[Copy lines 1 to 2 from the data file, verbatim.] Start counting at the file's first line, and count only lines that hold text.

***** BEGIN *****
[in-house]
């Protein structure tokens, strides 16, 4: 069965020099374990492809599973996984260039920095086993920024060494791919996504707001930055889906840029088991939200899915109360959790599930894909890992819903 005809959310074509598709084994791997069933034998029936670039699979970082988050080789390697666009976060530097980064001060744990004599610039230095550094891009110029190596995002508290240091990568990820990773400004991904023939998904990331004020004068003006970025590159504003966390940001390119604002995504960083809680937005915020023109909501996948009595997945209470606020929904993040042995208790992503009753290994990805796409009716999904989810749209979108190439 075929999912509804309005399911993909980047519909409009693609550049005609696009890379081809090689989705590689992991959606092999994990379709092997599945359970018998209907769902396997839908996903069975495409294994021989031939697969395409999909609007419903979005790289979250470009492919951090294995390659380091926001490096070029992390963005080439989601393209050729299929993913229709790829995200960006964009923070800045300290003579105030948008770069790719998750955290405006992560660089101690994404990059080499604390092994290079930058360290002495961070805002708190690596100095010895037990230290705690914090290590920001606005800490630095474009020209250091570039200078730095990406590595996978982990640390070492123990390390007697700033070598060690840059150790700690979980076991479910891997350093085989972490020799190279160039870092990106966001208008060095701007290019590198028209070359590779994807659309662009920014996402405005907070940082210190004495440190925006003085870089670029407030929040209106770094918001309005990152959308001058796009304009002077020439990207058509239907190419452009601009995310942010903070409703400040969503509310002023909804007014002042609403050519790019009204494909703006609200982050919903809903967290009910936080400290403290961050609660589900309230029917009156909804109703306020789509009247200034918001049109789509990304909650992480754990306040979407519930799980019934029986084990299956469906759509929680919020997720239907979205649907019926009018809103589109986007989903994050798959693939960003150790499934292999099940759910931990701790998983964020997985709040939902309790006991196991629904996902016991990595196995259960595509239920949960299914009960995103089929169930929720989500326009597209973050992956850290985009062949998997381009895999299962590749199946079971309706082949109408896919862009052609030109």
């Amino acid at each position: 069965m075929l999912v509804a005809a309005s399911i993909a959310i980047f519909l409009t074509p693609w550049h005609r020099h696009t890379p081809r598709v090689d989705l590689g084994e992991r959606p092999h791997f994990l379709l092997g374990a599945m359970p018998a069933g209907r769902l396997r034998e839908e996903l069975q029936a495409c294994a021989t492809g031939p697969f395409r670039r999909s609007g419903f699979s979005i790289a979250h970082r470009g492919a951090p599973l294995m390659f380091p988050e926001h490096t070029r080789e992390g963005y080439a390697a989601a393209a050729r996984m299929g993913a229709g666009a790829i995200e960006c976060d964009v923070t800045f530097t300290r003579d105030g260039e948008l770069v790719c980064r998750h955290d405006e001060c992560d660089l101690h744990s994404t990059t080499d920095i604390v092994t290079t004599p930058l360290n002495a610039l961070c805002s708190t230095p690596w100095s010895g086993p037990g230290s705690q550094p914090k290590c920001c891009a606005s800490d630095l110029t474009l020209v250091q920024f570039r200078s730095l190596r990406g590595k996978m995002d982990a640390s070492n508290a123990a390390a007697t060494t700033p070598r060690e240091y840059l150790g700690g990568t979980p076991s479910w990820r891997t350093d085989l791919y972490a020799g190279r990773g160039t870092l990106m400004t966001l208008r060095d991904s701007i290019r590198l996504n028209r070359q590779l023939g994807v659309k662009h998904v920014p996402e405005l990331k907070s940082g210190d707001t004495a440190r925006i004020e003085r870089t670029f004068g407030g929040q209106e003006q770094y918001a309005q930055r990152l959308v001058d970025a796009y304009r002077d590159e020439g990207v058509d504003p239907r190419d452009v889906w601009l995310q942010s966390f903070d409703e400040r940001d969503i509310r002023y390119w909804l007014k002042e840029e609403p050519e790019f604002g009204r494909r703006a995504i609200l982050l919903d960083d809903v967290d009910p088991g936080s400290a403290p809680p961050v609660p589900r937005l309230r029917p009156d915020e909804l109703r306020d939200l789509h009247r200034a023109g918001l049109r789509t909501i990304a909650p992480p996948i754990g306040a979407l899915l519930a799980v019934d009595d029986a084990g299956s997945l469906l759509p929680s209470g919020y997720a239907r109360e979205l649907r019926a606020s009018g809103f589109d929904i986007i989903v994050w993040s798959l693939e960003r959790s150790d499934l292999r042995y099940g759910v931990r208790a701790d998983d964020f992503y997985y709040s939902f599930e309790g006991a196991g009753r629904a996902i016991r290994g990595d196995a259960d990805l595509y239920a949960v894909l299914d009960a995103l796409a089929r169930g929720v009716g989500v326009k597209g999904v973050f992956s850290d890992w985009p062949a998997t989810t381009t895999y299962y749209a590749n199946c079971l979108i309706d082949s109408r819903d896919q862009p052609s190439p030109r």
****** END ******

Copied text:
[in-house]
């Protein structure tokens, strides 16, 4: 069965020099374990492809599973996984260039920095086993920024060494791919996504707001930055889906840029088991939200899915109360959790599930894909890992819903 005809959310074509598709084994791997069933034998029936670039699979970082988050080789390697666009976060530097980064001060744990004599610039230095550094891009110029190596995002508290240091990568990820990773400004991904023939998904990331004020004068003006970025590159504003966390940001390119604002995504960083809680937005915020023109909501996948009595997945209470606020929904993040042995208790992503009753290994990805796409009716999904989810749209979108190439 075929999912509804309005399911993909980047519909409009693609550049005609696009890379081809090689989705590689992991959606092999994990379709092997599945359970018998209907769902396997839908996903069975495409294994021989031939697969395409999909609007419903979005790289979250470009492919951090294995390659380091926001490096070029992390963005080439989601393209050729299929993913229709790829995200960006964009923070800045300290003579105030948008770069790719998750955290405006992560660089101690994404990059080499604390092994290079930058360290002495961070805002708190690596100095010895037990230290705690914090290590920001606005800490630095474009020209250091570039200078730095990406590595996978982990640390070492123990390390007697700033070598060690840059150790700690979980076991479910891997350093085989972490020799190279160039870092990106966001208008060095701007290019590198028209070359590779994807659309662009920014996402405005907070940082210190004495440190925006003085870089670029407030929040209106770094918001309005990152959308001058796009304009002077020439990207058509239907190419452009601009995310942010903070409703400040969503509310002023909804007014002042609403050519790019009204494909703006609200982050919903809903967290009910936080400290403290961050609660589900309230029917009156909804109703306020789509009247200034918001049109789509990304909650992480754990306040979407519930799980019934029986084990299956469906759509929680919020997720239907979205649907019926009018809103589109986007989903994050798959693939960003150790499934292999099940759910931990701790998983964020997985709040939902309790006991196991629904996902016991990595196995259960595509239920949960299914009960995103089929169930929720989500326009597209973050992956850290985009062949998997381009895999299962590749199946079971309706082949109408896919862009052609030109």